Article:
Highlight Round table: Theory, policy and practice in lifelong learning

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Subject How can organisations foster lifelong learning? (Barry Nyhan et al.)
Outline The European political educational goals of ‘lifelong learning’ and the creation of ‘knowledge societies’ or ‘knowledge economies’ can only be attained if the organisations in which people work are also organisations in which they are learning. So, work organisations must become, at the same time, learning organisations.
     In order to build learning organisations, one has to ensure that a) there is coherence between the ‘tangible’ (formal/objective) and the ‘intangible’ (informal/subjective) dimensions of an organisation; and b) that the organisation’s learning’ goals are reconciled with individuals’ learning needs. The complexity involved in ensuring the right balance between these different dimensions, means that in the final analysis one cannot realistically expect more than incomplete or imperfect learning organisations. However, this does not in any way negate the validity of the quest to reconcile these competing but ‘real’ interests. 
    Up to recent years, learning organisation theory tended to have a strategic management orientation without being concerned with an analysis of how workers could contribute to, or benefit from, organisational learning. However, the new agenda calls for the development of learning theories that can engage all of the actors and interest groups in multidisciplinary research and development work. Clearly the education dimension must be integrated in the new agenda in the context of building learning organisation that foster lifelong learning. This is a complex matter requiring willingness to change and an openness to boundary-crossing between management thinkers, organisational specialists, educationalists and others.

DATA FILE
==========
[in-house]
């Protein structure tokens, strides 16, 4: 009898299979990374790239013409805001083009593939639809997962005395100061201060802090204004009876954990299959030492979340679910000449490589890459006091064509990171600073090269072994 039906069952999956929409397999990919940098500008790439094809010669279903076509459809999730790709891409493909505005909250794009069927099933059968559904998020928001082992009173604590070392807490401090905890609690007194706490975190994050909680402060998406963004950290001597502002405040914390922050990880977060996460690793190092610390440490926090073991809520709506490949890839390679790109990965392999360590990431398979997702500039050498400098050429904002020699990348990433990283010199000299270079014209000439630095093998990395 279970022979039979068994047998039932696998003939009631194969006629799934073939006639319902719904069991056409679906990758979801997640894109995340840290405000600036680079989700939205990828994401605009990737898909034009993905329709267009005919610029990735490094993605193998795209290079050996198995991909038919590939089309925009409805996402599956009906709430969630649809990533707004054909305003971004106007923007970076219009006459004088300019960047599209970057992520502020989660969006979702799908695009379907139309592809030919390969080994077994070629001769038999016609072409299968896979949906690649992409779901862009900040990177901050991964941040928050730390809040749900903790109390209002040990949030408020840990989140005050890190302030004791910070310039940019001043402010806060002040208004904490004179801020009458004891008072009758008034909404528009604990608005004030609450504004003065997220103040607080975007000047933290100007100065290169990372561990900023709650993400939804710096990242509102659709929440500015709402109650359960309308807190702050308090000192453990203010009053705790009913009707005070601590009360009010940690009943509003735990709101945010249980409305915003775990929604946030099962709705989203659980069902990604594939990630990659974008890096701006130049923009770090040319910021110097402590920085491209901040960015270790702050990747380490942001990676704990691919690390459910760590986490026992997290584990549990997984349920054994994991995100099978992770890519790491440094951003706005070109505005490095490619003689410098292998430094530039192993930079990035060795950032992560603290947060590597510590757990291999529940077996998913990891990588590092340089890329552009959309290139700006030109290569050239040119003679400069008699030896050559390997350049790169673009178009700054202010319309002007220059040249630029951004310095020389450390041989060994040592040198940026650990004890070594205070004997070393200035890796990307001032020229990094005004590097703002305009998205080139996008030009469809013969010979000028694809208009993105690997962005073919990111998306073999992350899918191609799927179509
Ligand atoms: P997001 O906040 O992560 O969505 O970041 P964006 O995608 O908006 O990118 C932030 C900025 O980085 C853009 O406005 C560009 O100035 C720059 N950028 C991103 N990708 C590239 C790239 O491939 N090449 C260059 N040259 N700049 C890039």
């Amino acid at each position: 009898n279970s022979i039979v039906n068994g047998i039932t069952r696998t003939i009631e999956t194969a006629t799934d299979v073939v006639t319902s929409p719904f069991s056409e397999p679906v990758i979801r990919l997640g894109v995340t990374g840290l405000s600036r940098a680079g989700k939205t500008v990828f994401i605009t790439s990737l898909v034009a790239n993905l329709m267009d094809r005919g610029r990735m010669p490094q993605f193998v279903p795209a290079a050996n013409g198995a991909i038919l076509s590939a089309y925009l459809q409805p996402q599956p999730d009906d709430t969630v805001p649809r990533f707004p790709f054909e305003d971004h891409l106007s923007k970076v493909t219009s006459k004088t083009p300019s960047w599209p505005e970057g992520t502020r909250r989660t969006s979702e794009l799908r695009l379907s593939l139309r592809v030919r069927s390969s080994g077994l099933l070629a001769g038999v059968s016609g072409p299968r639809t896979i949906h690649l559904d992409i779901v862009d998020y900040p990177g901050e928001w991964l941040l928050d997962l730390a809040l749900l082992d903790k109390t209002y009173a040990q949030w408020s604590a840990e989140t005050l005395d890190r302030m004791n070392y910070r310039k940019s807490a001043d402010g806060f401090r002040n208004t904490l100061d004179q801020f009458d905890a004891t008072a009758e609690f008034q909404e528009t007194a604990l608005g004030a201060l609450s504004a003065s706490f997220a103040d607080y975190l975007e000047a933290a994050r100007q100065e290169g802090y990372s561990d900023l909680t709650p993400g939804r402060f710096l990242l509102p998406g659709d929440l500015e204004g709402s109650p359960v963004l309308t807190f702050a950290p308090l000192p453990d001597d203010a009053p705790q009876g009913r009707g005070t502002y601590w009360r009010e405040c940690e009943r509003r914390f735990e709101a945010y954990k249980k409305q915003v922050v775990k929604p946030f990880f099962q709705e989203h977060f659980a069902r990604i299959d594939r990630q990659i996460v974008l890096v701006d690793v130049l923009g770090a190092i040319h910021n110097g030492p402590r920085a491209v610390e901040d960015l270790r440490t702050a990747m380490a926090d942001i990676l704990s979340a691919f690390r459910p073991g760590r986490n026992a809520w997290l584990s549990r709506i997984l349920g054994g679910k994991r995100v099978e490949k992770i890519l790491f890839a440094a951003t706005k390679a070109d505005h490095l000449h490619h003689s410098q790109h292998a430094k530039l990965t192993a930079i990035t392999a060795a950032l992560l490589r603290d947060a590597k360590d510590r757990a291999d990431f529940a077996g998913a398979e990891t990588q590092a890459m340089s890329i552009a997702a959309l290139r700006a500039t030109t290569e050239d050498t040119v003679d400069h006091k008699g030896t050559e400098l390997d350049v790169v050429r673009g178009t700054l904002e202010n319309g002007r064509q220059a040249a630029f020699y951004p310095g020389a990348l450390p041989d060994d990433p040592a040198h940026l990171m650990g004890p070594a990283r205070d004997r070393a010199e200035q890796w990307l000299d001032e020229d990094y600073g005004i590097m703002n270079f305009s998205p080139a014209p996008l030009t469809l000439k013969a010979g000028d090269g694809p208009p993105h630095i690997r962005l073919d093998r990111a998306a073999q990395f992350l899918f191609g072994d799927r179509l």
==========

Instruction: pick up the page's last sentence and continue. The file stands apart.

The European concept of the learning organisation must bring educational benefits to individuals as well as strengthening the organisational effectiveness of enterprises and public bodies. Europe, conceived as a ‘locality’, can draw on its own distinctive traditional strengths to shape its future course and build new European learning organisations. This entails learning from its past history but also developing a capacity to be prospective in identifying and facing up to the issues on the new agenda.
Source Selected passages from the authors' paper prepared for presentation at the HRD conference in Toulouse, May 2003 (see proceedings and catalogue of references: Nyhan et al. 2003)
Descriptors D-HRD  D-LO          
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Editor: Sabine Manning  © WIFO